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Favorite biking snacks?



 
 
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  #21  
Old May 28th 20, 06:42 AM posted to rec.bicycles.tech
jOHN b.
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Posts: 2,421
Default Favorite biking snacks?

On Wed, 27 May 2020 20:53:35 -0700 (PDT), "
wrote:

On Wednesday, May 27, 2020 at 5:38:47 PM UTC-5, wrote:

Paydays are excellent when you need some fast calories and don't mind
chewing a bit.


Unlike Jay I still have all of my teeth.



And why do you think Jay doesn't have a full complement of teeth? He is an attorney. So I am guessing he makes at least the median US income. So he should be able to afford a dental insurance plan. He is an independent attorney, not employed by a firm. So he does have to purchase his own plan. But I assume there are insurance plans available to attorneys offices. So he is probably able to get dental insurance through work, sort of, if he cannot purchase a dental plan as an individual.


A serious question here. Can't the average USian afford dental care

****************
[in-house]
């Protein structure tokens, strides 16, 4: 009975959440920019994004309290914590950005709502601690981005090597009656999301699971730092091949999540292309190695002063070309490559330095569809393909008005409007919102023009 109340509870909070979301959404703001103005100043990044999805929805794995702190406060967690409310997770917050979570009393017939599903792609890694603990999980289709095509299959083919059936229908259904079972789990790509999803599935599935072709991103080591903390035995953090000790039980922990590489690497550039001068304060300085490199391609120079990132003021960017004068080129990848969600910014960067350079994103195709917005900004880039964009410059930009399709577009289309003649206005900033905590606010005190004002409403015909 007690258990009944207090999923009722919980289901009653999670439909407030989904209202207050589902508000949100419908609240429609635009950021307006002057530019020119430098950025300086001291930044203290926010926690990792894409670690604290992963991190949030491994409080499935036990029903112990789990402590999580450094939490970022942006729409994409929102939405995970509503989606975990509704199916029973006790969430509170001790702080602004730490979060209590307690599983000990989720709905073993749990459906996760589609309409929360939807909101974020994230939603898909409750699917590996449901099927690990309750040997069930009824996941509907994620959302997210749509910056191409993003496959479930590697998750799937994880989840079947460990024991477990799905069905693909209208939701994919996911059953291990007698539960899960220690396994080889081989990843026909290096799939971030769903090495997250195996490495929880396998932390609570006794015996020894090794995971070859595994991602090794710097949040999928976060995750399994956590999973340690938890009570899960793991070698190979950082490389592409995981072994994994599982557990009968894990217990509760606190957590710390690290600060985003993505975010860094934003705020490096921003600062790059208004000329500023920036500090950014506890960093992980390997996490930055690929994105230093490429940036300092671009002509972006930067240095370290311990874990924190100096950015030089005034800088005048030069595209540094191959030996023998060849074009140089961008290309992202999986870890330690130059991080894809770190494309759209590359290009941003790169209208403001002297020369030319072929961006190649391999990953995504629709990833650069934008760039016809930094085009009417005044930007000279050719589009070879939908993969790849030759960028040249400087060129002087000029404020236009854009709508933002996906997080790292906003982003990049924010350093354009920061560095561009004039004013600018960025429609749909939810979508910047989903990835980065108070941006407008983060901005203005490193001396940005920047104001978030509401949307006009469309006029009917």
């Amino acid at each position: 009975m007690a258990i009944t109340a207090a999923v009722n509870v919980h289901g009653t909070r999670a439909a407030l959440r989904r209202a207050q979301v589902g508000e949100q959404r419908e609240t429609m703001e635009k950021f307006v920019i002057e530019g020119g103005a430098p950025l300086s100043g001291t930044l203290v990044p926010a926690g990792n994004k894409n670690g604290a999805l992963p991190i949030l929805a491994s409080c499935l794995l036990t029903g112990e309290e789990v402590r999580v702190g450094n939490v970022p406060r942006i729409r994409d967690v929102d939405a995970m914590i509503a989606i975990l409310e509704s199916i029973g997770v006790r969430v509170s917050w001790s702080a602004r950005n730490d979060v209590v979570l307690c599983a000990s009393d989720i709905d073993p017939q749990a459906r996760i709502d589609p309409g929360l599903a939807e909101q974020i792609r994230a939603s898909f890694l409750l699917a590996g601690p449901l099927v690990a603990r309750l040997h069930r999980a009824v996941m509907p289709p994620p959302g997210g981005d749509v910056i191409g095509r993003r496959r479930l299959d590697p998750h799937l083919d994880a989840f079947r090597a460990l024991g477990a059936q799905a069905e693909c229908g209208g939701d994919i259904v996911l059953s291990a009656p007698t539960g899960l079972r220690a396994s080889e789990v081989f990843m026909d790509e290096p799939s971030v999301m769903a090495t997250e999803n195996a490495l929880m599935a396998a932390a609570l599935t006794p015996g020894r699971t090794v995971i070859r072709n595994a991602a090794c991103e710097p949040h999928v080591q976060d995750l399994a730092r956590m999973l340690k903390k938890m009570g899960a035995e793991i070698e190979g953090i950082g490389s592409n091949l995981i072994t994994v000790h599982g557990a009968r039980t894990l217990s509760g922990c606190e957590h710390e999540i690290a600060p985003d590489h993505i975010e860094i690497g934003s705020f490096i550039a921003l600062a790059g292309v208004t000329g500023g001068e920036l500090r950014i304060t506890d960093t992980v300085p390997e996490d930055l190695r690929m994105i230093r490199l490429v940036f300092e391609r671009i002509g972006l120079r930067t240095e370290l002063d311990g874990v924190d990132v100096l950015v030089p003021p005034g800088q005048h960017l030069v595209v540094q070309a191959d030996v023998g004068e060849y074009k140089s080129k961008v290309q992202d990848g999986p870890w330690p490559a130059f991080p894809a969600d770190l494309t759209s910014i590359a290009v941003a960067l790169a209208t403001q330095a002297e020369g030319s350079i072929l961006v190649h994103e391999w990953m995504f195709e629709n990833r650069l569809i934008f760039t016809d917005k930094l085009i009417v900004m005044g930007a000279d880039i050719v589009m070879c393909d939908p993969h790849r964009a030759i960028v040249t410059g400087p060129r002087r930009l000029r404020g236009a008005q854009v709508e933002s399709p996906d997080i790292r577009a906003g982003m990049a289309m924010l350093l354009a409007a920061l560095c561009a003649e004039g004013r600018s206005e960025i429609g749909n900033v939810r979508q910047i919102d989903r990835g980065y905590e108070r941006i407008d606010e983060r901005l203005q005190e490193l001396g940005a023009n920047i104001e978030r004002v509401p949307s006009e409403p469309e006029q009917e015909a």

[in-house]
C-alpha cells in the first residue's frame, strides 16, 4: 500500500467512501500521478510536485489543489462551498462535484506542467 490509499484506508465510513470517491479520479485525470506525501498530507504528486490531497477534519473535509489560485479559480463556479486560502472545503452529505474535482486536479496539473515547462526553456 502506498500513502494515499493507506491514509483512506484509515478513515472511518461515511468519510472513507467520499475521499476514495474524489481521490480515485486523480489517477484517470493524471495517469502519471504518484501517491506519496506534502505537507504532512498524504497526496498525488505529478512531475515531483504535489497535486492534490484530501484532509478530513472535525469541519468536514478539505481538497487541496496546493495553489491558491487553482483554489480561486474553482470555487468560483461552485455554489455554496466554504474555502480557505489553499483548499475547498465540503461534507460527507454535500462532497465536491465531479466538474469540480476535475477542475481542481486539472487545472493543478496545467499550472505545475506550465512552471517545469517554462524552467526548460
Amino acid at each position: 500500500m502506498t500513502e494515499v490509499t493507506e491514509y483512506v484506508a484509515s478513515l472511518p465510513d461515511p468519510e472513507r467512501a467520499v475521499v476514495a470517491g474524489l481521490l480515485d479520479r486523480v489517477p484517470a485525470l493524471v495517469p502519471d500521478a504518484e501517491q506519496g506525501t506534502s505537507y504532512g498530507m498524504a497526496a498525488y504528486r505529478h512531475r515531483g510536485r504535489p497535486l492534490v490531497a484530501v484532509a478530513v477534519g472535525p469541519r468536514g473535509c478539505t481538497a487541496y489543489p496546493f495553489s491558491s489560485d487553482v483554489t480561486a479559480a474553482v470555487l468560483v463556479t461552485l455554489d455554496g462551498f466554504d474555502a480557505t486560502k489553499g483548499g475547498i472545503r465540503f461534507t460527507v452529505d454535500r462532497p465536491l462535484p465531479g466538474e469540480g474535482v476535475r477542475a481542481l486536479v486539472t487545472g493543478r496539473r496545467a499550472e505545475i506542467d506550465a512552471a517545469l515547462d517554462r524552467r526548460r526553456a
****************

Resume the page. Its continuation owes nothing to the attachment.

without an insurance plan?
--
cheers,

John B.

Ads
  #22  
Old May 28th 20, 03:32 PM posted to rec.bicycles.tech
AMuzi
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Posts: 11,888
Default Favorite biking snacks?

On 5/28/2020 12:42 AM, John B. wrote:
On Wed, 27 May 2020 20:53:35 -0700 (PDT), "
wrote:

On Wednesday, May 27, 2020 at 5:38:47 PM UTC-5, wrote:

Paydays are excellent when you need some fast calories and don't mind
chewing a bit.

Unlike Jay I still have all of my teeth.



And why do you think Jay doesn't have a full complement of teeth? He is an attorney. So I am guessing he makes at least the median US income. So he should be able to afford a dental insurance plan. He is an independent attorney, not employed by a firm. So he does have to purchase his own plan. But I assume there are insurance plans available to attorneys offices. So he is probably able to get dental insurance through work, sort of, if he cannot purchase a dental plan as an individual.


A serious question here. Can't the average USian afford dental care
without an insurance plan?



In 1965 the ADA opted out of many new government programs,
unlike AMA. Hence there are still reasonably priced cash
dentists. Not so much for MDs.

--
Andrew Muzi
www.yellowjersey.org/
Open every day since 1 April, 1971


  #23  
Old May 28th 20, 03:52 PM posted to rec.bicycles.tech
JBeattie
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Posts: 4,950
Default Favorite biking snacks?

On Wednesday, May 27, 2020 at 8:53:38 PM UTC-7, wrote:
On Wednesday, May 27, 2020 at 5:38:47 PM UTC-5, wrote:

Paydays are excellent when you need some fast calories and don't mind